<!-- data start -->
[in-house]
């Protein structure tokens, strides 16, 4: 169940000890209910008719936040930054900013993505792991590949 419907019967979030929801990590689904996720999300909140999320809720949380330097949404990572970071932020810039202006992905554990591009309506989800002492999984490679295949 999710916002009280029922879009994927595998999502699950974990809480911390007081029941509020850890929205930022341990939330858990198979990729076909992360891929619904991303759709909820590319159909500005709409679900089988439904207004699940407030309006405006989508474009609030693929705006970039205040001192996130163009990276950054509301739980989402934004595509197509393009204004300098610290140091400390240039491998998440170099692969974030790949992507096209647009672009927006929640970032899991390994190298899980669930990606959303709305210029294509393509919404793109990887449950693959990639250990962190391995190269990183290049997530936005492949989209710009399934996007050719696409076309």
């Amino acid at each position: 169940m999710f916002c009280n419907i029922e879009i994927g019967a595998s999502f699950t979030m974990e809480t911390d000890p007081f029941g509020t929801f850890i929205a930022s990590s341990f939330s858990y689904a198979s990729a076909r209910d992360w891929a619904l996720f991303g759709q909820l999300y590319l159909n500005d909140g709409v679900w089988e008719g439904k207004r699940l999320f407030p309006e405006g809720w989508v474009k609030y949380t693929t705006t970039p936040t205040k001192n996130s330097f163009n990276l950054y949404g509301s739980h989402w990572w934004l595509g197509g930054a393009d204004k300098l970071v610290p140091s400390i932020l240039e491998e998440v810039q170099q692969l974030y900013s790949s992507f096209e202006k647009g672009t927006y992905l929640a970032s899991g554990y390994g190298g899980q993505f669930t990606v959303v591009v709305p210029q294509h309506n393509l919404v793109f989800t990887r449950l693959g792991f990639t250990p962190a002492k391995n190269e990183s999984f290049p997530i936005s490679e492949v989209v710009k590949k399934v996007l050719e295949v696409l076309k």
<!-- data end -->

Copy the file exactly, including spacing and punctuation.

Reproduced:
[in-house]
């Protein structure tokens, strides 16, 4: 169940000890209910008719936040930054900013993505792991590949 419907019967979030929801990590689904996720999300909140999320809720949380330097949404990572970071932020810039202006992905554990591009309506989800002492999984490679295949 999710916002009280029922879009994927595998999502699950974990809480911390007081029941509020850890929205930022341990939330858990198979990729076909992360891929619904991303759709909820590319159909500005709409679900089988439904207004699940407030309006405006989508474009609030693929705006970039205040001192996130163009990276950054509301739980989402934004595509197509393009204004300098610290140091400390240039491998998440170099692969974030790949992507096209647009672009927006929640970032899991390994190298899980669930990606959303709305210029294509393509919404793109990887449950693959990639250990962190391995190269990183290049997530936005492949989209710009399934996007050719696409076309």
């Amino acid at each position: 169940m999710f916002c009280n419907i029922e879009i994927g019967a595998s999502f699950t979030m974990e809480t911390d000890p007081f029941g509020t929801f850890i929205a930022s990590s341990f939330s858990y689904a198979s990729a076909r209910d992360w891929a619904l996720f991303g759709q909820l999300y590319l159909n500005d909140g709409v679900w089988e008719g439904k207004r699940l999320f407030p309006e405006g809720w989508v474009k609030y949380t693929t705006t970039p936040t205040k001192n996130s330097f163009n990276l950054y949404g509301s739980h989402w990572w934004l595509g197509g930054a393009d204004k300098l970071v610290p140091s400390i932020l240039e491998e998440v810039q170099q692969l974030y900013s790949s992507f096209e202006k647009g672009t927006y992905l929640a970032s899991g554990y390994g190298g899980q993505f669930t990606v959303v591009v709305p210029q294509h309506n393509l919404v793109f989800t990887r449950l693959g792991f990639t250990p962190a002492k391995n190269e990183s999984f290049p997530i936005s490679e492949v989209v710009k590949k399934v996007l050719e295949v696409l076309k």